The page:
Connect

Member Research and Reports

Member Research and Reports

UNC Reviews Monitoring and Evaluation as Taught in MPH Programs Globally

A recent review of the ways monitoring and evaluation (M&E) is taught in Master of Public Health programs around the world follows a continuing trend from knowledge-based to competency-based learning. Identifying specific skills, and basing curricula around those skills, is crucial in preparing students to address the complex monitoring challenges of the 21st century.

[Photo: Ms. Hemali Kulatilaka (at right), senior technical specialist for capacity building with MEASURE Evaluation at UNC and co-author of the article in Frontiers in Public Health, worked on the study with representatives from the Indian Institute of Public Health.]

Findings from the review, conducted by MEASURE Evaluation, a U.S. Agency for International Development-funded project based at UNC’s Carolina Population Center, and the Public Health Foundation of India (PHFI) were published June 23 in Frontiers in Public Health.

Dr. Jim Thomas, associate professor of epidemiology at the UNC Gillings School of Global Public Health, is MEASURE Evaluation’s project director.

The review identified 321 universities offering master’s programs across 194 countries. Of those, 88 offered a Master of Public Health (MPH) degree, and 95 taught M&E. Reviewing how M&E is taught across countries provided important insight into M&E education, including common components and areas of need. For example, authors identified the need to identify best practices for tailoring content to context.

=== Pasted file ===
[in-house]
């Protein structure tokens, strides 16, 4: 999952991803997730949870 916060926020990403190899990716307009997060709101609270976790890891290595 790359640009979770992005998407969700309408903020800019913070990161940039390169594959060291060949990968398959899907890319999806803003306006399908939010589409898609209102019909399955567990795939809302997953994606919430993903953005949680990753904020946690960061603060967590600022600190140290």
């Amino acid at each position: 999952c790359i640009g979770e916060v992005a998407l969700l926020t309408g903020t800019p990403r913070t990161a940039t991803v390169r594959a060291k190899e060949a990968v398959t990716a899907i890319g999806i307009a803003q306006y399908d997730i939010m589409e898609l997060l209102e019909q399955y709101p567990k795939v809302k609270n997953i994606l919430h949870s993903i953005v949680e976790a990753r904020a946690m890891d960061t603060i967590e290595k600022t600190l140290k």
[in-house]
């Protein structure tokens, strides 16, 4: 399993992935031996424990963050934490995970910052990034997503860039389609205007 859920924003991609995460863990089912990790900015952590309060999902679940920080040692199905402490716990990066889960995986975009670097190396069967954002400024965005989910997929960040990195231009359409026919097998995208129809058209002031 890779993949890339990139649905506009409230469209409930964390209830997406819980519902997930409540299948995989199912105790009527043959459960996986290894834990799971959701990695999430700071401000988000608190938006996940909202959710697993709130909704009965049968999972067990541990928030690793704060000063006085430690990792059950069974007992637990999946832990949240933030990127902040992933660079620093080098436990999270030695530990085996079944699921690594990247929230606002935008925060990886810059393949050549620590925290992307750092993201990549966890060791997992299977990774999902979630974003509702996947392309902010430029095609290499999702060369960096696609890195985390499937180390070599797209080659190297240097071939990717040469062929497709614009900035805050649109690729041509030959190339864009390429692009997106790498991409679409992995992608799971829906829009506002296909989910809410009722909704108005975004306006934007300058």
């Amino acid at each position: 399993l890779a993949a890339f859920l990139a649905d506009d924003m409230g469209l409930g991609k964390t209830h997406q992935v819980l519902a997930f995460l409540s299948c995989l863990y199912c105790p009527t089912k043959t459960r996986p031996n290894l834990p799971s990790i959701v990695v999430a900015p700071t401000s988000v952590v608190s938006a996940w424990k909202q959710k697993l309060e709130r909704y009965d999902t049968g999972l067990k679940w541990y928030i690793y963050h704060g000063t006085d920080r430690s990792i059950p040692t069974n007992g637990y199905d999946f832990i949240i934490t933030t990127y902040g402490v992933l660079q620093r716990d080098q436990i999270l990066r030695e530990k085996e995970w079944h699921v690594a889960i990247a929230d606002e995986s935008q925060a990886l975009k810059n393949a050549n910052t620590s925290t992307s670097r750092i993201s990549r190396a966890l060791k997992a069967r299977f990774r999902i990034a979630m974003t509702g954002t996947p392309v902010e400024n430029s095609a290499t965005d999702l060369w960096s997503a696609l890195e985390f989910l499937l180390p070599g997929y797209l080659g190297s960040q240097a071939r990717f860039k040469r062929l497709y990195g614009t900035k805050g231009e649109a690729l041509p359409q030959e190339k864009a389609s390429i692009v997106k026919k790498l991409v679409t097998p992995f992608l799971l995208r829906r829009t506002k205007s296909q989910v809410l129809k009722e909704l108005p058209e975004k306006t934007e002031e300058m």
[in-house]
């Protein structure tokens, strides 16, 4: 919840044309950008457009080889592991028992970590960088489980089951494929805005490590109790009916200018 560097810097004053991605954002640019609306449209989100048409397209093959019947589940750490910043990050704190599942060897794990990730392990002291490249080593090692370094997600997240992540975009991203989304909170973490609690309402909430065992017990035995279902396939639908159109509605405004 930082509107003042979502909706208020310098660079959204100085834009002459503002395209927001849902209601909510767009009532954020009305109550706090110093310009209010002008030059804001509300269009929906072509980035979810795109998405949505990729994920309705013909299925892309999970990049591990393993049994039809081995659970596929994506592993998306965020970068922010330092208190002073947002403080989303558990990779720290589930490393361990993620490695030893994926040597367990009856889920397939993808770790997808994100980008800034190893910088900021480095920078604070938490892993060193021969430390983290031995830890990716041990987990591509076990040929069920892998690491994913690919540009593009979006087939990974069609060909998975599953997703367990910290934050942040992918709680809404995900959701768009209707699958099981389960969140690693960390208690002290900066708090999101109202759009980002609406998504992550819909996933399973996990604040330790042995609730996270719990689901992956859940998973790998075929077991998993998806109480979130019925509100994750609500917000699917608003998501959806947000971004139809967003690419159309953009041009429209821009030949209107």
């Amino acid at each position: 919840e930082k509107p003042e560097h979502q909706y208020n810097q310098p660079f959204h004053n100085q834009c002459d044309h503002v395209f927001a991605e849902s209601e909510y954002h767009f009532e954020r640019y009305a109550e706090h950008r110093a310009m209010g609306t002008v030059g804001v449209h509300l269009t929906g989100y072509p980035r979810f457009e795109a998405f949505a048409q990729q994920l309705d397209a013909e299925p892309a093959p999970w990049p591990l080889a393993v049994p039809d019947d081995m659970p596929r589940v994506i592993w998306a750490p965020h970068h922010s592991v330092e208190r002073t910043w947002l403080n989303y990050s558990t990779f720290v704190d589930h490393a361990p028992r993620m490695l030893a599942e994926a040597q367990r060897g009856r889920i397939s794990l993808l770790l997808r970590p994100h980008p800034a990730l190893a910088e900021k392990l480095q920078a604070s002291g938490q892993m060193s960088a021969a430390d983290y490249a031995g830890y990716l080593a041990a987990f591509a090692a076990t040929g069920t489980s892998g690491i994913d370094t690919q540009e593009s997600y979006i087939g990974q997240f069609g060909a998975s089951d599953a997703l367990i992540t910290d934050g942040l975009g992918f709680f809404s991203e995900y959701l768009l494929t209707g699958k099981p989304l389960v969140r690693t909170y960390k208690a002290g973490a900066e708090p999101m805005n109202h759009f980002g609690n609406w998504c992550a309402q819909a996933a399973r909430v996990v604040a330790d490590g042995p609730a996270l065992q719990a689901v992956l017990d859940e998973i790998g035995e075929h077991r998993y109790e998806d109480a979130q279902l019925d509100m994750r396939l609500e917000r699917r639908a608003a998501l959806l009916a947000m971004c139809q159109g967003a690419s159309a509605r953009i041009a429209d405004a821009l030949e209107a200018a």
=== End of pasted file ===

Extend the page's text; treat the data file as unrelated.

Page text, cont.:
Of particular value is the discussion of M&E skills essential to every public health graduate. Examples included (1) determining the need for conducting program evaluation, (2) designing an evaluation, and (3) interpreting results of an evaluation. The authors note that while many MPH courses include working in groups on projects, only one-third of them include practical experience as a competency.

Results of the desk review were shared initially in 2013 at a consultative meeting of South Asian institutions in New Delhi, along with more details regarding 10 institutions in the region. These findings also were combined with the results of an M&E competency-development exercise facilitated by the Global Evaluation and Monitoring Network for Health (GEMNet-Health) and its member institutions. Using this input, the group agreed on the 10 core competencies for M&E education within their MPH programs. The full list of competencies is reported in the paper.

This effort highlights several important characteristics of MEASURE Evaluation’s support for postgraduate-level education in M&E: (1) adopting a competency-based approach to curriculum development; (2) drawing on regional and global best practices; (3) facilitating collaboration among institutions; and (4) recognition of the need for regional, national and local adaptation and customization of generic curricula.

“In development aid, there is often the hope for a two-way street—that developed countries also will learn from innovations in the countries undergoing development,” Dr. Thomas said. “This study of monitoring and evaluation curricula in Master of Public Health degree programs around the world provides a lesson for schools of public health in the United States. Our schools often address data analysis, but may give less attention to data collection and the use of data to make decisions about public health services. This study highlights the importance of training in this fundamental role of public health.”